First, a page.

I learned that we will never find dad's wedding ring and watch - but I'm glad we tried.
I learned that I wish we had been emotionally able to do this 30 years ago.
That there are soooo many good people in this world.
That I love huckleberry wine!
That a cowboy can be scared right off his horse.
That Missouri is afraid of no one and nothing (but snakes)
That I love seeing Cliff laugh until he cries.
That Charley is one hell of a man to live with my sister.
That I made what I hope will be, some new life-long friends.
That dad's belt buckle, badge, and name tag were burned at George Neilson's bar, found, then sent to Owyhee County.  Hopefully, they will be discovered there and returned to our family along with his cowboy boots.
But most of all I learned that I have the most wonderful family and friends and I will always be grateful to you for helping me finally realize the dream of taking on this task.  Although we came home with nothing we went for, it was by no means, a waste of time. 


Dee said...

Well documented, well told and a trip filled with love from so many. And a last "good bye".

Thank you Jodi, Linda and all.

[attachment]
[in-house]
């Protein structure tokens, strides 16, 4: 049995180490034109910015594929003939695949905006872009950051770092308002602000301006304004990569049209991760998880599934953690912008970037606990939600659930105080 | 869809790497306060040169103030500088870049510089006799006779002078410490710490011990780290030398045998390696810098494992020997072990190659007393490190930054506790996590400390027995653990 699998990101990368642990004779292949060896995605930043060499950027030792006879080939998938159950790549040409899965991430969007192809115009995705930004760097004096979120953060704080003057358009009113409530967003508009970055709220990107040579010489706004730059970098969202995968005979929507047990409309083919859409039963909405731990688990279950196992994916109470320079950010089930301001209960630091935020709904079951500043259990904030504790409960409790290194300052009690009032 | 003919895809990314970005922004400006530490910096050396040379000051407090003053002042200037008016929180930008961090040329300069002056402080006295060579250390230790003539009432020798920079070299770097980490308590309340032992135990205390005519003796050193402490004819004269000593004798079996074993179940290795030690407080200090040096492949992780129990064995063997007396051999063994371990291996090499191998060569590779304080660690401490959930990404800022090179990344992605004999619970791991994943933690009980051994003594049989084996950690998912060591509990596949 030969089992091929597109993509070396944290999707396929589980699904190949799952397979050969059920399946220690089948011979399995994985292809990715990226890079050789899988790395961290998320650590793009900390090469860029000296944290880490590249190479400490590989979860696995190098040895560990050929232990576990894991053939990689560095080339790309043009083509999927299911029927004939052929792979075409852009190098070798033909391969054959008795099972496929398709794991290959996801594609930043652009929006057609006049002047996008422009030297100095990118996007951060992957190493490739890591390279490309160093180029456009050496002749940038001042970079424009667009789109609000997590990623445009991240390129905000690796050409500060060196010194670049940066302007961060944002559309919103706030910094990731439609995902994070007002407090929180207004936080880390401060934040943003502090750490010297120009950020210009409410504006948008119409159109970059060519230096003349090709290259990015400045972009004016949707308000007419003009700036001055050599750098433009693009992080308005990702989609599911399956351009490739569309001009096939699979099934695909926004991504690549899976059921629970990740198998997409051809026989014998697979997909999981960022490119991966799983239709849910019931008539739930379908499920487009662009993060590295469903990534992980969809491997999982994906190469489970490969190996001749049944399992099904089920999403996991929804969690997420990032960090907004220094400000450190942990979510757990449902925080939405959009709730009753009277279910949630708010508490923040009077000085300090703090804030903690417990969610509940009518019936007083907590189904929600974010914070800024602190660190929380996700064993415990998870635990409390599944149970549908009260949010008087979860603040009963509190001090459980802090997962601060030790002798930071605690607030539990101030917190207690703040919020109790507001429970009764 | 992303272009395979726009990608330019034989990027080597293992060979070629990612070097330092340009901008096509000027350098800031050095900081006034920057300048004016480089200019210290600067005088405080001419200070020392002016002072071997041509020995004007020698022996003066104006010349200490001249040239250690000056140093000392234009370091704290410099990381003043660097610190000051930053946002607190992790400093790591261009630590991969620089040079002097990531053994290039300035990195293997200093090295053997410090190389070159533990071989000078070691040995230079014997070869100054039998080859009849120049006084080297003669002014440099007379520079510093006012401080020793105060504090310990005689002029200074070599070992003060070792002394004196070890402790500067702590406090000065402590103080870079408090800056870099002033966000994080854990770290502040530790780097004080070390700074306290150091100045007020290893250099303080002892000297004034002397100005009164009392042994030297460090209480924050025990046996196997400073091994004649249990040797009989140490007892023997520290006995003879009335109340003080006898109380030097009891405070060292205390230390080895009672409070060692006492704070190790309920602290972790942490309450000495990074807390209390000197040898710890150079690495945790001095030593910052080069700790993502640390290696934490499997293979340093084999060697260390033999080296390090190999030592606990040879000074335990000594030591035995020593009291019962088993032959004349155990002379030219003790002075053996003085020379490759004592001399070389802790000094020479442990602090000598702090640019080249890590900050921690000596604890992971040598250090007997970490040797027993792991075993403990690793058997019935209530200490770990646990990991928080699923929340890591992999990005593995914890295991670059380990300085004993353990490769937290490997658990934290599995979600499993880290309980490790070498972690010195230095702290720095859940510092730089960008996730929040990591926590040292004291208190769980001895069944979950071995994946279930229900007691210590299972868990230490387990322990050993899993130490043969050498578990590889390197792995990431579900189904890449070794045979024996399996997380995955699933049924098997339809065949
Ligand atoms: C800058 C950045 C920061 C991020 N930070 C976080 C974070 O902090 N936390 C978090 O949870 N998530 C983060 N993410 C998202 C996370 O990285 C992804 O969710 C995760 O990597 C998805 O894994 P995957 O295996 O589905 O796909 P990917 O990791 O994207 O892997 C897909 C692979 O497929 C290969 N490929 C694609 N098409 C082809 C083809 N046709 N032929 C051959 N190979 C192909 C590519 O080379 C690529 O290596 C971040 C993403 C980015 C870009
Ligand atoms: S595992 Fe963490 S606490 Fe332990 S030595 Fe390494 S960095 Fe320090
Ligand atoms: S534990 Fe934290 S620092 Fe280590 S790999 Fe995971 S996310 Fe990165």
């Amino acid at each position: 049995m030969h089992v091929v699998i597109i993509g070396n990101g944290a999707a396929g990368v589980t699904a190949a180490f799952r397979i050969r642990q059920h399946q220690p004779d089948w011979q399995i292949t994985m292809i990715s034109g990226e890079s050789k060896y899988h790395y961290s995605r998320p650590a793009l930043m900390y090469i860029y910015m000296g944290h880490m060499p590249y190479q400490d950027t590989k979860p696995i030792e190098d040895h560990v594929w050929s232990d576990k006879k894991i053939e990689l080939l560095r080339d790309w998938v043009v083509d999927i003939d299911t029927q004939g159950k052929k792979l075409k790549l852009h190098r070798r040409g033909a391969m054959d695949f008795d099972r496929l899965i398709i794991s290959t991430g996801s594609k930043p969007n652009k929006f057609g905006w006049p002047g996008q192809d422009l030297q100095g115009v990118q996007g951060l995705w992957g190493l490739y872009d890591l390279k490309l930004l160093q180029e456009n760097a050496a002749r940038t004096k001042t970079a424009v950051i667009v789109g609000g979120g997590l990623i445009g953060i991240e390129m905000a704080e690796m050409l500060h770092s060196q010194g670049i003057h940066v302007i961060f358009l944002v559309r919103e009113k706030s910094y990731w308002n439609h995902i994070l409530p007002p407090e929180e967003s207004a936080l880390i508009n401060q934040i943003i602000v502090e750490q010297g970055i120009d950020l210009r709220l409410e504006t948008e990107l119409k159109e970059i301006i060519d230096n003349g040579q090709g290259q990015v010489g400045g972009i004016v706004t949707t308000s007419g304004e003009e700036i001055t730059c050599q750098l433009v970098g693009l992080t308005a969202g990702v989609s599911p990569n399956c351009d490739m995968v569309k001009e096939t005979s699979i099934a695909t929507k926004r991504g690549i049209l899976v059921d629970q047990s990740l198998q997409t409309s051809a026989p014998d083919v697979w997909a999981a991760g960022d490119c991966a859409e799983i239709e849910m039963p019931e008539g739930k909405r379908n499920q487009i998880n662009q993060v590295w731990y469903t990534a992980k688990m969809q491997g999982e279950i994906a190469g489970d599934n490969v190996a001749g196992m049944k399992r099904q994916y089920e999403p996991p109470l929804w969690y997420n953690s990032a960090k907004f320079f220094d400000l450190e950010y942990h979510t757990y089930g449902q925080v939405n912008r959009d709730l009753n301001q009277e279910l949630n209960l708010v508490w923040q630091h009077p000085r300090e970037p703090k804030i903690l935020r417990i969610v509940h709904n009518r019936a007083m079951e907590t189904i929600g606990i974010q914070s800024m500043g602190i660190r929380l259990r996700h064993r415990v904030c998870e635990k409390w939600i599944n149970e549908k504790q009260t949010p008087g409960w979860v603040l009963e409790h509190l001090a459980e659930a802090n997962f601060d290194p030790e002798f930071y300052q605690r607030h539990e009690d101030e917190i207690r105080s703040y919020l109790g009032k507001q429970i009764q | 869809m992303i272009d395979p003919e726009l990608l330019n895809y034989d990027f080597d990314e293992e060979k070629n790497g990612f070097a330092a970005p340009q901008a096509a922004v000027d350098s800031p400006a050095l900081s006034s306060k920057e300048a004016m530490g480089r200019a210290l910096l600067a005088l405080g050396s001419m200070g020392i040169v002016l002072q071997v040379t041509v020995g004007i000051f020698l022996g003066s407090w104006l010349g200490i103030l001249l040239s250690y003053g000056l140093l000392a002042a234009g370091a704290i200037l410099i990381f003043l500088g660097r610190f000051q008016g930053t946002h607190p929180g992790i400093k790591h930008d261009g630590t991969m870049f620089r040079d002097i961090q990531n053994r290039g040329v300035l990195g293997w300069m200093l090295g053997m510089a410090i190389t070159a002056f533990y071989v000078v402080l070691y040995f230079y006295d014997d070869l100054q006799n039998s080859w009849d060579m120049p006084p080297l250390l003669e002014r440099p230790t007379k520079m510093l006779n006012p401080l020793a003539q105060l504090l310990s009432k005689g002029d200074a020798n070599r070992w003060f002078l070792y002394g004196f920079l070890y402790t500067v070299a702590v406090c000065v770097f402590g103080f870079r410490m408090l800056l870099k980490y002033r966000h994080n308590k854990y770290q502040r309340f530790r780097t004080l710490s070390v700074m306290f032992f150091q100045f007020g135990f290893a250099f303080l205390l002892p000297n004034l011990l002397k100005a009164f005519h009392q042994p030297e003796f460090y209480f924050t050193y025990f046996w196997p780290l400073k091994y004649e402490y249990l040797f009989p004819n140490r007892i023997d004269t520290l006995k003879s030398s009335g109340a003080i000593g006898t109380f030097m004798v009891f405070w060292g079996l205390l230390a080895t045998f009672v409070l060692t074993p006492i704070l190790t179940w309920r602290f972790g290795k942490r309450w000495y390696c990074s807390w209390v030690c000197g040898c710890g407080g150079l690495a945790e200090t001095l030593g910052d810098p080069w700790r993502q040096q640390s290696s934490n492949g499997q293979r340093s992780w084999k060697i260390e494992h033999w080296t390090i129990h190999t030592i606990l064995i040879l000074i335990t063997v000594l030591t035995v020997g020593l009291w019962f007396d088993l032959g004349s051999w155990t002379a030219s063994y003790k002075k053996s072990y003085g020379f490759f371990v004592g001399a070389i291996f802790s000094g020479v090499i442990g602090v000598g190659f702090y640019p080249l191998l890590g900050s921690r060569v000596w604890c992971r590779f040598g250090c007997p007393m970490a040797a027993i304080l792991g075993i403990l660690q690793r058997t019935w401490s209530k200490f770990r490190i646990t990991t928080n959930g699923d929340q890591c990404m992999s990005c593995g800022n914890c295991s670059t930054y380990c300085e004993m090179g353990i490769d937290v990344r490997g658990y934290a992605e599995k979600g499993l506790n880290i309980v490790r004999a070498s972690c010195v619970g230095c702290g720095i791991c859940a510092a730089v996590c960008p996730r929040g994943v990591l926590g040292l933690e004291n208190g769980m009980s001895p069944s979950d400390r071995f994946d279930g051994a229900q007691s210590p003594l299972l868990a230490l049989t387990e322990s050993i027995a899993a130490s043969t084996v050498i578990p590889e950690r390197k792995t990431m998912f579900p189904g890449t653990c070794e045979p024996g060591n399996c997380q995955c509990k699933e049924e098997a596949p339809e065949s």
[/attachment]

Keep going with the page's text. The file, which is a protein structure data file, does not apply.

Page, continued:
Teri Grever Stoffer said...

This touched my heart. Despite all the bad in this world there are some truly amazing people out there. Good job, all of you. As always I'm proud as hell to say I know you, and to call you my friends.

Jodi said...

I also learned that for some reason, my camera put at least 30 extra pounds on each one of us!

jaci said...

- shoot, must be some of that sand you stirred up getting into my eye!

Lovely post.

Unknown said...

Jodi, you must have the best traits of your Mother and the best traits of your Father to make you the special person you are.

So many people love you, including me. Bonnie

Jodi said...

Oh Bonnie, you're so sweet. It was a trip I'll never forget. Jaci, I know what you mean about that sand.